Getting the Intravenous Drip 

IV Drips have arrived in the Gables

The idea of the health-giving IV drip is straightforward: If you administer a concentrated cocktail of vitamins, minerals, electrolytes, and other trace nutrients directly into the bloodstream, they will bypass the digestive track and go right to work, delivering a concentrated blast of health. 

First pioneered by a Baltimore physician named John Myers, as well as noble-prize winning Vitamin-C champion Linus Pauling, the idea of instantly rectifying vitamin and nutrient deficits with an intravenous drip first went viral in Las Vegas as a cure for hangovers. It gained steam with celebrities, from Madonna to Rhianna, turning to IV drips to recover from exhaustion during tours.

Today the “treatment” remains controversial. Even Wikipedia declares that “Meyers’ cocktail is an intravenous (IV) vitamin therapy that lacks scientific evidence to support its use as a medical treatment.”

That may be so. But after my first drip at the IV Bars on Ponce de Leon Boulevard, you’ll have to convince me otherwise. Did I get a boost? You mean, beyond the feeling of well being that suffused me afterwards as I listened to a Mainly Mozart concert at the Sanctuary of the Arts? Or beyond finding myself that Saturday night at a Home Depot buying tools at 9 pm? Or later that night, pouring my second vodka at 11 pm while listening to the soundtrack of Hamilton? Or the next morning when, clipping hedges at 8 am, noticing I was hangover free?

The formula that I tried was the Myers Plus, a 500 ml cocktail containing vitamin C, magnesium, B-12, B complex, manganese, zinc, copper, and selenium. It cost more than the regular Myers Cocktail because it has those last three trace minerals, plus five times the saline, for hydration.

Andrew Magarino, the manager of iV Bars Coral Gables, with a customer

“Ninety-nine percent of the people who walk in, like the average American, are dehydrated,” says Andrew Magarino, the manager of the Gables’ IV Bars, which is part of a national chain based in Dallas, Texas. Usually, rehydrating alone makes people feel better, but then there’s the vitamin-mineral boost that bypasses your digestive system, which typically prevents 70 to 85 percent of vitamins you take orally from reaching your bloodstream.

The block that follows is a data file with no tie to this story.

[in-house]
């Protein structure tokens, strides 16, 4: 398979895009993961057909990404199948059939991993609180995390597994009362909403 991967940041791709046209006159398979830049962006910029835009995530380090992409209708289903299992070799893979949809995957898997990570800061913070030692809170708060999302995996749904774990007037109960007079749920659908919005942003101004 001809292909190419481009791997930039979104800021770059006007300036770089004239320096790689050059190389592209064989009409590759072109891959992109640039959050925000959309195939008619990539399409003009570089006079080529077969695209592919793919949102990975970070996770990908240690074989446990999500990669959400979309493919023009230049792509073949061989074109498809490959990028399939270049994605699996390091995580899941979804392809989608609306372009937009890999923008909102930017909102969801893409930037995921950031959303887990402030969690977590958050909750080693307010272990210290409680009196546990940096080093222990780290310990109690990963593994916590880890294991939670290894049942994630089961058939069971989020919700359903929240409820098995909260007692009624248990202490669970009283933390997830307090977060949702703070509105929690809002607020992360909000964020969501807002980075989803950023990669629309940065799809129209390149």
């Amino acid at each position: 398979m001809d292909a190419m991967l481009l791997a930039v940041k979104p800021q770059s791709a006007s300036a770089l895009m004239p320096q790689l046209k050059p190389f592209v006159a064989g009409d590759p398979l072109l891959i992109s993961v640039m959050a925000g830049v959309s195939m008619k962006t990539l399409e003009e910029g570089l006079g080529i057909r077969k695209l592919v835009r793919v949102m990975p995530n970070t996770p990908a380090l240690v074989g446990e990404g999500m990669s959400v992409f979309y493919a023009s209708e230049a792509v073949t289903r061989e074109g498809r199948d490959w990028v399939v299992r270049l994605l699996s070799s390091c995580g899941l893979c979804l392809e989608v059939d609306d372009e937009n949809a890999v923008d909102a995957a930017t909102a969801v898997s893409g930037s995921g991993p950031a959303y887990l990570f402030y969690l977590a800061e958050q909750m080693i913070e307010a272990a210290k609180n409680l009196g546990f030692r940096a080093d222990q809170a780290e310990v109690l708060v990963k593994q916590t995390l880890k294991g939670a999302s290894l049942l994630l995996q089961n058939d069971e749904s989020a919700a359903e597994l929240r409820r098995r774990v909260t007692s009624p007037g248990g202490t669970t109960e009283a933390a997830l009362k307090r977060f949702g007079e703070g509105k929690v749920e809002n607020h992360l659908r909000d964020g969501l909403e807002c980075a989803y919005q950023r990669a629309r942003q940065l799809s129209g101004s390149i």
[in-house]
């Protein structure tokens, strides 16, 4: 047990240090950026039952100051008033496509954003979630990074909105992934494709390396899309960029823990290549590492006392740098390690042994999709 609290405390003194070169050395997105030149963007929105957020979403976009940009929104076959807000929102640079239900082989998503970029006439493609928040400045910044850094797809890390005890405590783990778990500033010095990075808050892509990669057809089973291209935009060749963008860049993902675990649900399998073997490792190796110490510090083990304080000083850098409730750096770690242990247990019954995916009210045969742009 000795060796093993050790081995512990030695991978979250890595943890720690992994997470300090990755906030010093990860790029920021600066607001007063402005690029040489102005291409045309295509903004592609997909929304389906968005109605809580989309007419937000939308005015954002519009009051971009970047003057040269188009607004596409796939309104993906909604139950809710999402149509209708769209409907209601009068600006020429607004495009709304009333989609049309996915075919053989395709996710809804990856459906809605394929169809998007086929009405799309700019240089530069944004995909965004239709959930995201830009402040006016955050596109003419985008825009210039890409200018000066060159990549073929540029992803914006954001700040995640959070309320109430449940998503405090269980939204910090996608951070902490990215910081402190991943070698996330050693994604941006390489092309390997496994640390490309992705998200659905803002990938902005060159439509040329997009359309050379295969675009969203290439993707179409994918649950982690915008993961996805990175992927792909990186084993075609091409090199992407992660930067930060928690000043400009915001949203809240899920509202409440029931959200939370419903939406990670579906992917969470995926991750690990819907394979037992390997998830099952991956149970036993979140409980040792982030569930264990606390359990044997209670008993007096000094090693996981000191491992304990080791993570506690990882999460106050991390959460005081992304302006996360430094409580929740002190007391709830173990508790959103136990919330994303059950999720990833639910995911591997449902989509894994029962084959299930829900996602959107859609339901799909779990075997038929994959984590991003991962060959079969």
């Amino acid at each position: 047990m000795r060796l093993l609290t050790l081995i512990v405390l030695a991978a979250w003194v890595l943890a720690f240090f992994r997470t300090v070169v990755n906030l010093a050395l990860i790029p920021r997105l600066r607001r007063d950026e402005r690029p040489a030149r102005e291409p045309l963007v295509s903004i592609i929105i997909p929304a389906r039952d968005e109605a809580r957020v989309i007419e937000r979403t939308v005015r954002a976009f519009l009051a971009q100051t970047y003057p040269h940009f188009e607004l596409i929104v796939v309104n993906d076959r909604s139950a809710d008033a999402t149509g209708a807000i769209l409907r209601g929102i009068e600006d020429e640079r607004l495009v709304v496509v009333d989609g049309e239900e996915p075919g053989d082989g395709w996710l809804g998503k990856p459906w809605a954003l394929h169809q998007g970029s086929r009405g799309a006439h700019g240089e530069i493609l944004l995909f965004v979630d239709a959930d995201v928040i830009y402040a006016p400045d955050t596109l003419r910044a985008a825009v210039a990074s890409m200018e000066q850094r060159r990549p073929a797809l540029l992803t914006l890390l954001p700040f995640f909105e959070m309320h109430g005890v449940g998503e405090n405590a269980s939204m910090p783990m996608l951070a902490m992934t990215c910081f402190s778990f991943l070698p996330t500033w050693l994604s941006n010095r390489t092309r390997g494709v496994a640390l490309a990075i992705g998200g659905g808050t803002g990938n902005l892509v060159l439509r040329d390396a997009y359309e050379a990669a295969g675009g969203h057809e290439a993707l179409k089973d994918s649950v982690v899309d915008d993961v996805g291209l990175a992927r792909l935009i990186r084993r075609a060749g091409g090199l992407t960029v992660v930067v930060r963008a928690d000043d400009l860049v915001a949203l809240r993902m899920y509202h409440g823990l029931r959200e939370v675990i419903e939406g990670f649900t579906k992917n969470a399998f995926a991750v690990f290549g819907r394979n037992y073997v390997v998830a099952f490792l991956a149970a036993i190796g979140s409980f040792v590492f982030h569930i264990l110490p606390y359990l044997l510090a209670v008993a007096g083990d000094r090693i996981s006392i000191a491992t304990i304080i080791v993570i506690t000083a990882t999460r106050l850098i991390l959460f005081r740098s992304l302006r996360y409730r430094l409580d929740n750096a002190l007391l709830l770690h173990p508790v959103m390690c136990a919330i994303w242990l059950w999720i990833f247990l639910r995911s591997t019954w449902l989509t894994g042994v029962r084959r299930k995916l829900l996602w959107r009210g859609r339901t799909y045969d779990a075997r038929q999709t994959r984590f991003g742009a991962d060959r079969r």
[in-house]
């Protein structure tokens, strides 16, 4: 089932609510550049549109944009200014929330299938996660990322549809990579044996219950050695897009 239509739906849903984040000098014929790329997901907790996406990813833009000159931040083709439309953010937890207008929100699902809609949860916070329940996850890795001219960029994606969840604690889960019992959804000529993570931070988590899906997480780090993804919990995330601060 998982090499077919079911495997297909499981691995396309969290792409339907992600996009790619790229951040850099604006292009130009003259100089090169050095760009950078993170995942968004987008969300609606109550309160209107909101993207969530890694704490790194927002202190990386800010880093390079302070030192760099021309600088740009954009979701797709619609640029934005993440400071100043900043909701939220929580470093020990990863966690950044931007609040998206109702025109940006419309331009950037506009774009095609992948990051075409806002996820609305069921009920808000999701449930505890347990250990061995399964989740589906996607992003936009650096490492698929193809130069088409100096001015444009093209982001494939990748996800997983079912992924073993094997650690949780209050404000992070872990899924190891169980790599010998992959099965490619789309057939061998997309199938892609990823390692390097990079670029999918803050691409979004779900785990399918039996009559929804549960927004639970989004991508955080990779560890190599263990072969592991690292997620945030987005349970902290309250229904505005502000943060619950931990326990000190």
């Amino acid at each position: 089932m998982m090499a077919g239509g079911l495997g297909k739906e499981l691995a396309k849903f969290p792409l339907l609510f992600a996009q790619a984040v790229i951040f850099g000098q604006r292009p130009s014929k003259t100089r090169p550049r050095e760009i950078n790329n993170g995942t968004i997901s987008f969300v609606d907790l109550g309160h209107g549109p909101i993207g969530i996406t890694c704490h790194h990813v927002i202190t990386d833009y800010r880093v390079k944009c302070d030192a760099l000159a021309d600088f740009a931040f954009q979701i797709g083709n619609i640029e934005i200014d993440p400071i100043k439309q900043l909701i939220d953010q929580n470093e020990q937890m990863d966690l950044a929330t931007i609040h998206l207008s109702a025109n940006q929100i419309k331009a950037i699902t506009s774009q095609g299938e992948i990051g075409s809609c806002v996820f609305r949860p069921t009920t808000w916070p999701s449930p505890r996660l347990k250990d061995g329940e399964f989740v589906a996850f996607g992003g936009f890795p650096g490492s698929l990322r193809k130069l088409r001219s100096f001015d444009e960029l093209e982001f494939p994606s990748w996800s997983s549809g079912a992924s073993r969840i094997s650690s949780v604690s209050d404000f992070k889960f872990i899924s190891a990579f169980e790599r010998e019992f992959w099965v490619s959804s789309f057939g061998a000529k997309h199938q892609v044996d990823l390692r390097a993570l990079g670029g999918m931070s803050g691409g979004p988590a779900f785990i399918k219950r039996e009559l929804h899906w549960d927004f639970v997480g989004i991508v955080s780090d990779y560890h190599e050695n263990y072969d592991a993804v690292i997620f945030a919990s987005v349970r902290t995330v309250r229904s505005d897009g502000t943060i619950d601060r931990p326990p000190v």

“When [new] customers come in, I like to ask them what they’re looking for, the benefits,” says Magarino, who worked as a paramedic for more than a decade before joining IV Bars. “Nobody comes in here if they are feeling great. They are looking for something –for energy, or to boost their immune system, or for weight loss, or for fertility” (yes, they do have a libido enhancing formula). Magarino says he is especially amazed by the impact of high doses of Vitamin C. “I’ve actually had people come in post-Covid and tell me they still don’t have their taste and smell. We’ll give them a high dose Vitamin C…  I’ve had three people call me the next day, to say ‘Thank you so much, I got my taste and smell back.’”

IV Bars, which offers 21 cocktails for between $100 and $275 each (insurance does not cover the cost), is not the only drip in town. The Spa at the Biltmore Hotel now also offers IV infusions for between $195 and $340. Our favorite: the “Pre-Party,” a blend of nutrients “to help fully enjoy the next day by avoiding a hangover. Start the party with a pre-party IV treatment.” Or maybe just strengthen your immune system; most infusions take between 10 and 30 minutes.